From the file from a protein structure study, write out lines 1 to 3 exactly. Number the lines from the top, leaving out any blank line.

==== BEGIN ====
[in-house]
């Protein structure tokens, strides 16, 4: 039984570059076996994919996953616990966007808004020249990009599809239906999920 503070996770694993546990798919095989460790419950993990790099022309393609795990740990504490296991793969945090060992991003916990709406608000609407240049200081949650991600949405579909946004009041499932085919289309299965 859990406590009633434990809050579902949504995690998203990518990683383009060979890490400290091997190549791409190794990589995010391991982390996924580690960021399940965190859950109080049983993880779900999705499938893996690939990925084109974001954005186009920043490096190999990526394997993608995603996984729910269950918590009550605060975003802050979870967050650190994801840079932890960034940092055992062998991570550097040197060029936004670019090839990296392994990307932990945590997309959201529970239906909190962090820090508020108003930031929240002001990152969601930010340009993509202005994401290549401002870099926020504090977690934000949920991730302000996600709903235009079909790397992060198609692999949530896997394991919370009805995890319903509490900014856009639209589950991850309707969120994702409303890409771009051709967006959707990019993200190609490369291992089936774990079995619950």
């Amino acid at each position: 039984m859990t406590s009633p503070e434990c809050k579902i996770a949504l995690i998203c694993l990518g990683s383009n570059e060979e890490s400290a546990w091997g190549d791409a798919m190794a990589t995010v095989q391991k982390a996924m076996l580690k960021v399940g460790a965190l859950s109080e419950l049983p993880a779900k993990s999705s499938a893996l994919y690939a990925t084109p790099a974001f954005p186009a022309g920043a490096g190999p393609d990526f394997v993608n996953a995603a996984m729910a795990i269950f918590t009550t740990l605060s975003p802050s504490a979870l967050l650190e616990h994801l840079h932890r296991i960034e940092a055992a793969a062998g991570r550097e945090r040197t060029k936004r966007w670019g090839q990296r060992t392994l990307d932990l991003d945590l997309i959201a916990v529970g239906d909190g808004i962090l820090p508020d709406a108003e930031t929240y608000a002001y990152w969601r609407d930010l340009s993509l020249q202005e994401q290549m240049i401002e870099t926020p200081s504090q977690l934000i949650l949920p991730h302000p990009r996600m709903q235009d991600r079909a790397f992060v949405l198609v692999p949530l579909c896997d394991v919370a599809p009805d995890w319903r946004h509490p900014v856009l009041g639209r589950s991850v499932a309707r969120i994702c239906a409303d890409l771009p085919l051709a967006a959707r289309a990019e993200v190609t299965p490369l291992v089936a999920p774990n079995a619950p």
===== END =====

[in-house]
């Protein structure tokens, strides 16, 4: 039984570059076996994919996953616990966007808004020249990009599809239906999920 503070996770694993546990798919095989460790419950993990790099022309393609795990740990504490296991793969945090060992991003916990709406608000609407240049200081949650991600949405579909946004009041499932085919289309299965 859990406590009633434990809050579902949504995690998203990518990683383009060979890490400290091997190549791409190794990589995010391991982390996924580690960021399940965190859950109080049983993880779900999705499938893996690939990925084109974001954005186009920043490096190999990526394997993608995603996984729910269950918590009550605060975003802050979870967050650190994801840079932890960034940092055992062998991570550097040197060029936004670019090839990296392994990307932990945590997309959201529970239906909190962090820090508020108003930031929240002001990152969601930010340009993509202005994401290549401002870099926020504090977690934000949920991730302000996600709903235009079909790397992060198609692999949530896997394991919370009805995890319903509490900014856009639209589950991850309707969120994702409303890409771009051709967006959707990019993200190609490369291992089936774990079995619950």
């Amino acid at each position: 039984m859990t406590s009633p503070e434990c809050k579902i996770a949504l995690i998203c694993l990518g990683s383009n570059e060979e890490s400290a546990w091997g190549d791409a798919m190794a990589t995010v095989q391991k982390a996924m076996l580690k960021v399940g460790a965190l859950s109080e419950l049983p993880a779900k993990s999705s499938a893996l994919y690939a990925t084109p790099a974001f954005p186009a022309g920043a490096g190999p393609d990526f394997v993608n996953a995603a996984m729910a795990i269950f918590t009550t740990l605060s975003p802050s504490a979870l967050l650190e616990h994801l840079h932890r296991i960034e940092a055992a793969a062998g991570r550097e945090r040197t060029k936004r966007w670019g090839q990296r060992t392994l990307d932990l991003d945590l997309i959201a916990v529970g239906d909190g808004i962090l820090p508020d709406a108003e930031t929240y608000a002001y990152w969601r609407d930010l340009s993509l020249q202005e994401q290549m240049i401002e870099t926020p200081s504090q977690l934000i949650l949920p991730h302000p990009r996600m709903q235009d991600r079909a790397f992060v949405l198609v692999p949530l579909c896997d394991v919370a599809p009805d995890w319903r946004h509490p900014v856009l009041g639209r589950s991850v499932a309707r969120i994702c239906a409303d890409l771009p085919l051709a967006a959707r289309a990019e993200v190609t299965p490369l291992v089936a999920p774990n079995a619950p």